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A new systematic review and pooled analysis of previously published randomized clinical trials in the Lancet provides strong evidence that antioxidant vitamin supplements are not effective in protecting against gastrointestinal cancer. Selenium may be associated with risk reduction. The investigators identified 14 randomized trials with a total of more than 170,000 participants. Overall results did not show any protective effect of supplementation with beta carotene, vitamins A, C, and E and selenium, alone or in combination compared with placebo on esophageal, gastric, colorectal, pancreatic and liver cancer incidences. There was some suggestion that some combinations of supplements might slightly increase gastrointestinal cancer risk, but this will require more study. In a previous study also published in the Lancet in 2002, antioxidant vitamin supplements did not produce significant reductions in 5-year risks of heart attack, stroke, cancer or other major outcomes in people at high risk of vascular disease.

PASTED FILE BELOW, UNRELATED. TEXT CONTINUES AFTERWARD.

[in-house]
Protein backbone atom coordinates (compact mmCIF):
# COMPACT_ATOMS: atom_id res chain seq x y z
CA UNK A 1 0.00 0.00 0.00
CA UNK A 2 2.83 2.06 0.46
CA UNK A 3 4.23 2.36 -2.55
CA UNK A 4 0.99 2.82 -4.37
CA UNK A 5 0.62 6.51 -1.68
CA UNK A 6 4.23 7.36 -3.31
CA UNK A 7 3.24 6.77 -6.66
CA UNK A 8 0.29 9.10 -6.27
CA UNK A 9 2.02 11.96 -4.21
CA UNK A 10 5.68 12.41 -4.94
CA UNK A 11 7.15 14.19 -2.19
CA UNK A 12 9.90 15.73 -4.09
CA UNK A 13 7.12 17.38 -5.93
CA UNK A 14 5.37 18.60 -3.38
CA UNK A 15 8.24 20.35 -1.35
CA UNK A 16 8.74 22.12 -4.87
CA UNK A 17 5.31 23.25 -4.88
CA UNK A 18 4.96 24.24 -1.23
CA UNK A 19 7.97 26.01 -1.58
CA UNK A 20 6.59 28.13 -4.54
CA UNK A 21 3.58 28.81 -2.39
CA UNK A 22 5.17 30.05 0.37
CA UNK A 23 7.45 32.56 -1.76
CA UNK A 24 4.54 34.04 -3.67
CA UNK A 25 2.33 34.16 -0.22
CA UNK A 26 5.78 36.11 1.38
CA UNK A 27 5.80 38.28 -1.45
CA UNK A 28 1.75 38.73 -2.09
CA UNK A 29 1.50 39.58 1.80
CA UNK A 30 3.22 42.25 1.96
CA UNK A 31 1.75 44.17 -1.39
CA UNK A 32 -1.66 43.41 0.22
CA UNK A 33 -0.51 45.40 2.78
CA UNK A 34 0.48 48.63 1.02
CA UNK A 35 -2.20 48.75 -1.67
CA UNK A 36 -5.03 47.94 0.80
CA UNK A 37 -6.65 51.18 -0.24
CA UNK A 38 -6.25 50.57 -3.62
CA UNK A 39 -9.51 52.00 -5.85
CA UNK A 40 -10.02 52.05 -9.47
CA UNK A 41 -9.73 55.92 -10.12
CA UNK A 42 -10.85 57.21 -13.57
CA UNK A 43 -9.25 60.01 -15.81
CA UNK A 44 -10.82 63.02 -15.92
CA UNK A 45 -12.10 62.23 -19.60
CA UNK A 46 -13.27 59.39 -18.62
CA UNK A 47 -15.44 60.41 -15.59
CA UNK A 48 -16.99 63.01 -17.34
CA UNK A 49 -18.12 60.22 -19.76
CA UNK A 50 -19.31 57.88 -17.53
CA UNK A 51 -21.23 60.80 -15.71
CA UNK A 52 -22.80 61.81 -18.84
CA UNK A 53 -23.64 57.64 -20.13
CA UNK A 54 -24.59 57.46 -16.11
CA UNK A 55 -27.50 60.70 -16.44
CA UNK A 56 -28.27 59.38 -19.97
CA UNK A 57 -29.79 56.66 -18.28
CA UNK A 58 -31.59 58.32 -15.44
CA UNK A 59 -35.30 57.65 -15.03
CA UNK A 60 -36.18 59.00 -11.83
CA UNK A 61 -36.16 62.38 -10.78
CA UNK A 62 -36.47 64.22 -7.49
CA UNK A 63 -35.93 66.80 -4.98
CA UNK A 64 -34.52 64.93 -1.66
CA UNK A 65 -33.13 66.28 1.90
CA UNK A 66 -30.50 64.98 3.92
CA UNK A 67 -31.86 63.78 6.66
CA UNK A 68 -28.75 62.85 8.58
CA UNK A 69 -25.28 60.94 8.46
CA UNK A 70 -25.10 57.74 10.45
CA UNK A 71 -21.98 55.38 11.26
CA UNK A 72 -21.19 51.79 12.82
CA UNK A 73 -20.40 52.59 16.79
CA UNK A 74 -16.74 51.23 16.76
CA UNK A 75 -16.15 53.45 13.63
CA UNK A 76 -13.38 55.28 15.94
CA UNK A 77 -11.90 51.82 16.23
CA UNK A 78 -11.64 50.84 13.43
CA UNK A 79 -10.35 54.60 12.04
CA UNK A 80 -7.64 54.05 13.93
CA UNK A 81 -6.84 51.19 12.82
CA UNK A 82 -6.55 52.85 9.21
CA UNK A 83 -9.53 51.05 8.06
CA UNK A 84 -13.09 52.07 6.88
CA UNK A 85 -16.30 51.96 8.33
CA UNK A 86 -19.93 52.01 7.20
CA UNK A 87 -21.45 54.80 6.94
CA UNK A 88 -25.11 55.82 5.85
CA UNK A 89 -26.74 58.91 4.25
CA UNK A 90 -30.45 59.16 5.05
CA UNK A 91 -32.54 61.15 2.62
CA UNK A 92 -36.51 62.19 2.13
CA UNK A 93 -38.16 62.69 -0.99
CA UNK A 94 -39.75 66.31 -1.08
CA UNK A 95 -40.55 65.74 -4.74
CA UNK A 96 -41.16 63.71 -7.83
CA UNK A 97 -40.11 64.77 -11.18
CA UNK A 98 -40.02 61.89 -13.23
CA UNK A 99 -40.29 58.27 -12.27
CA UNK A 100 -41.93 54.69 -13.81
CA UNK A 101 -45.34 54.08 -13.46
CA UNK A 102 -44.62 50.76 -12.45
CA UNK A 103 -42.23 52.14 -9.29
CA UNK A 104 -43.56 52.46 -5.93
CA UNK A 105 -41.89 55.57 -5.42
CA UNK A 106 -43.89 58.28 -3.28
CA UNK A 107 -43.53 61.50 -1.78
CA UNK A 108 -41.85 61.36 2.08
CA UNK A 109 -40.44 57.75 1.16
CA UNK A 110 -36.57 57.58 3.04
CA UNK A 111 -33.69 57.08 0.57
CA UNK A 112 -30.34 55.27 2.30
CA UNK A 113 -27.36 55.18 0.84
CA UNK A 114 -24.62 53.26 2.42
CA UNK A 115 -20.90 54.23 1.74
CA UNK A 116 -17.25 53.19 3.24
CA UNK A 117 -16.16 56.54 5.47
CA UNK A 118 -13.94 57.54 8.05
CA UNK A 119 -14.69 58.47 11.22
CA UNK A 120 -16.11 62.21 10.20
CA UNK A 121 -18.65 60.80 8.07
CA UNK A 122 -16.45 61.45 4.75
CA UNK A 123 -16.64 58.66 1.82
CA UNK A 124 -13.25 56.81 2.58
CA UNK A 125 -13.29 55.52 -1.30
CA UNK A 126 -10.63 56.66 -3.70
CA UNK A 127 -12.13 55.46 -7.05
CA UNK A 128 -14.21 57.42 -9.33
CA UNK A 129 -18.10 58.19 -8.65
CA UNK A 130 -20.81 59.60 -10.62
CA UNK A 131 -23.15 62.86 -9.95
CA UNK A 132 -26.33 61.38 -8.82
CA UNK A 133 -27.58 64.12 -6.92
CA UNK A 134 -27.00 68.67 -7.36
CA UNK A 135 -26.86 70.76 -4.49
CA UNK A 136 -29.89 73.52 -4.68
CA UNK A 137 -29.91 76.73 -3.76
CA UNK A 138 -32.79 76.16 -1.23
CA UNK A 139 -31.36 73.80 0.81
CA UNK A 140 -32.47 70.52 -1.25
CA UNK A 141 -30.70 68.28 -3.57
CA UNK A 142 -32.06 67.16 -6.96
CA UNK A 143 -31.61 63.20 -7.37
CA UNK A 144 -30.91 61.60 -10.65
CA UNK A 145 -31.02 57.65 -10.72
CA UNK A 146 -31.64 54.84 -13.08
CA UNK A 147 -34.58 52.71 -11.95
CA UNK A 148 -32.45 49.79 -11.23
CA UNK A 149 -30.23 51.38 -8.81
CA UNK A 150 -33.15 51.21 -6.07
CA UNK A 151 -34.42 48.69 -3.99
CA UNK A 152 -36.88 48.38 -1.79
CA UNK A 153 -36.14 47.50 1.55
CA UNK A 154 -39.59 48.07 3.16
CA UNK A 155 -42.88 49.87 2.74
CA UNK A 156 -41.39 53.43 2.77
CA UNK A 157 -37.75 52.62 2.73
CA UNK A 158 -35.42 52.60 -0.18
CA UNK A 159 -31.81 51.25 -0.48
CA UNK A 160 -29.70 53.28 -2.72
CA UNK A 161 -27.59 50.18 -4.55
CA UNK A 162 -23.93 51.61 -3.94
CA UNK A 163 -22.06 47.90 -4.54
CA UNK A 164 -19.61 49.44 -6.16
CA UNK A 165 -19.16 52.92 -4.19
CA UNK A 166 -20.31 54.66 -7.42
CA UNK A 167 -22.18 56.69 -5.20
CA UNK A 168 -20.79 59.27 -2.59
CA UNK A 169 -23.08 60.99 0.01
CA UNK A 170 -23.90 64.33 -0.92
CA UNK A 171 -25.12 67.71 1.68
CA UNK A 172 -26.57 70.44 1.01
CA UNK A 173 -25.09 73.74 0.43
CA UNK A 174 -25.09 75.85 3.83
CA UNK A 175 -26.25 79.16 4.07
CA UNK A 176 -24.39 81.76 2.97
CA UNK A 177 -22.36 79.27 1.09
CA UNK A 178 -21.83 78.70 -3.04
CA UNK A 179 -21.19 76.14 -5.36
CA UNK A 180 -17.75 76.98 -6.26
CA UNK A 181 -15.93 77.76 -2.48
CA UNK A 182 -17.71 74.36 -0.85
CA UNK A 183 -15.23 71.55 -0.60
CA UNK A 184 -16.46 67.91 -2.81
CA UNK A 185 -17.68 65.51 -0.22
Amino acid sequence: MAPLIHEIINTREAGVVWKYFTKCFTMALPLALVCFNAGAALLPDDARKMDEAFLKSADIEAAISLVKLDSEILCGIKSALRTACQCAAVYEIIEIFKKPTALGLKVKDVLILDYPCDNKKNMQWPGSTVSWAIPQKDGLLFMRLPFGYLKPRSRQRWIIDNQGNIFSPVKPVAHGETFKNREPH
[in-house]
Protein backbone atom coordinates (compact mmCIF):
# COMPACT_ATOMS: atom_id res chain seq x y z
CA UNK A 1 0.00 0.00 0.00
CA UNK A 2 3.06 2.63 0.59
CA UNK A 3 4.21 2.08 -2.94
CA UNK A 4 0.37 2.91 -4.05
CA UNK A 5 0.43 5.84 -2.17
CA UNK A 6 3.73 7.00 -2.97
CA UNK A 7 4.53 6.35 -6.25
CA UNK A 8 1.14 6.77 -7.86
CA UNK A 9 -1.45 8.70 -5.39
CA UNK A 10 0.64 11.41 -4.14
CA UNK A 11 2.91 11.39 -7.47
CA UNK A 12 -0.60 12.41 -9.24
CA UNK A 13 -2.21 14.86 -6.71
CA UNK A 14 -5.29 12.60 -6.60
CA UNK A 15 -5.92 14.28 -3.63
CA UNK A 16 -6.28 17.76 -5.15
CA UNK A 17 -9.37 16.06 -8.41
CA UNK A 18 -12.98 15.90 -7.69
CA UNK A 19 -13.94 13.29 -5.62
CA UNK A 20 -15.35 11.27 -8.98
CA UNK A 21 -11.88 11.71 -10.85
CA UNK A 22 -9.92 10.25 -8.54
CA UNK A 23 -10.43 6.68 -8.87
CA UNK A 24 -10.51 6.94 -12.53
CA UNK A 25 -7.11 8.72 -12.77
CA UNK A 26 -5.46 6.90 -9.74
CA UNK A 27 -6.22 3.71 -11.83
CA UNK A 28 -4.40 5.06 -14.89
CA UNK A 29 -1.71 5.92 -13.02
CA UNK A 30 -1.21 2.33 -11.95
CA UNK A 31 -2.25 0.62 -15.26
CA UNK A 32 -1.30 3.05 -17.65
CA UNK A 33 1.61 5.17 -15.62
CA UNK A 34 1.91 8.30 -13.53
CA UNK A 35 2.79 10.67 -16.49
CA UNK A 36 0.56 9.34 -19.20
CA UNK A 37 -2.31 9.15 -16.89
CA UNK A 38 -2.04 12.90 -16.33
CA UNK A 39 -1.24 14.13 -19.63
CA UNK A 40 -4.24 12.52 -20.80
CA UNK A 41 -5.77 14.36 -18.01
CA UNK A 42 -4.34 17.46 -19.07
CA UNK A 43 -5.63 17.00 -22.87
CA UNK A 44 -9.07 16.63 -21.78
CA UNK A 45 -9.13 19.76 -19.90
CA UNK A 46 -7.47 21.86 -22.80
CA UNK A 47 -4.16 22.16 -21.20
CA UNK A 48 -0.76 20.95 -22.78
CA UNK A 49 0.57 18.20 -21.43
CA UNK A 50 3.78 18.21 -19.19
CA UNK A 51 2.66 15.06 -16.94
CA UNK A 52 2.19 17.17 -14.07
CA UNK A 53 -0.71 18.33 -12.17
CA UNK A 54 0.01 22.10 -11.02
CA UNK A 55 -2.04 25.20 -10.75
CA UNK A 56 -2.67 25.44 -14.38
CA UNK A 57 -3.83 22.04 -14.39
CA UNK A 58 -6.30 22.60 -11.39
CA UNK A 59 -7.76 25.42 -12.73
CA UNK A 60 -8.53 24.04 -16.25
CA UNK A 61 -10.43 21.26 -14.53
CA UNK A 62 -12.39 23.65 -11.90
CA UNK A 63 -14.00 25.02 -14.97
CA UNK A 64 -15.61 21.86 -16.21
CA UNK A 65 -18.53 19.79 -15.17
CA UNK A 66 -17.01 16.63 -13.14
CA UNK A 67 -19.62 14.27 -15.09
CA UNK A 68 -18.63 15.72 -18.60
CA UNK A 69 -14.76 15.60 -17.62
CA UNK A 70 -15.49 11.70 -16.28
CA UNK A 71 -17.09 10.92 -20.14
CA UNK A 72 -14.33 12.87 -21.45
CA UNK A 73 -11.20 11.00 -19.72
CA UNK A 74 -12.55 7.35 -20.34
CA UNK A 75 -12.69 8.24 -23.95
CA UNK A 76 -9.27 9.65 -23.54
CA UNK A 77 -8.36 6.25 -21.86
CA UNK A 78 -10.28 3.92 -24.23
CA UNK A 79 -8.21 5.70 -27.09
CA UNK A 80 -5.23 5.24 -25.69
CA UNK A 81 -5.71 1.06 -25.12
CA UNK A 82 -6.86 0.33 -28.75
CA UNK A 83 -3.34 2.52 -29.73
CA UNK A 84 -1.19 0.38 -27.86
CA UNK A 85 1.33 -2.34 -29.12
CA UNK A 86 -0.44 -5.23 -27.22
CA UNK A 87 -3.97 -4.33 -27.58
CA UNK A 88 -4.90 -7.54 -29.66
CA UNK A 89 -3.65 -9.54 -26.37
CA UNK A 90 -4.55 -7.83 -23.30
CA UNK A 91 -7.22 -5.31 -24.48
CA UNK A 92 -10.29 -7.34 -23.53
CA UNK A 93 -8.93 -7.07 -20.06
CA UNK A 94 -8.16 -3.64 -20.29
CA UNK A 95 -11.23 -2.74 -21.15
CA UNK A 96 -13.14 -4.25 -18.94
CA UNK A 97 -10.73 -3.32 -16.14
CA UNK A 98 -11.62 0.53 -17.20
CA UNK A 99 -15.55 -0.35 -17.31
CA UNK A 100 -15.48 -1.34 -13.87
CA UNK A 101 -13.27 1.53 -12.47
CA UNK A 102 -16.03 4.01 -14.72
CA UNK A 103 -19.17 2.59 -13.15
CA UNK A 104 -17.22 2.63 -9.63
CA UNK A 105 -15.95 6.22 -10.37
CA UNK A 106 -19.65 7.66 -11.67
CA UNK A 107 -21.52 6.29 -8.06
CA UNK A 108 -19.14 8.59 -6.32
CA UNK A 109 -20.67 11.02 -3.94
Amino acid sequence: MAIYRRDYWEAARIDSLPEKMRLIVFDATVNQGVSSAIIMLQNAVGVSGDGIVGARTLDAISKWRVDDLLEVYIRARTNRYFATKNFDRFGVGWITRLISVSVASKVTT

Source: Lancet, October 2, 2004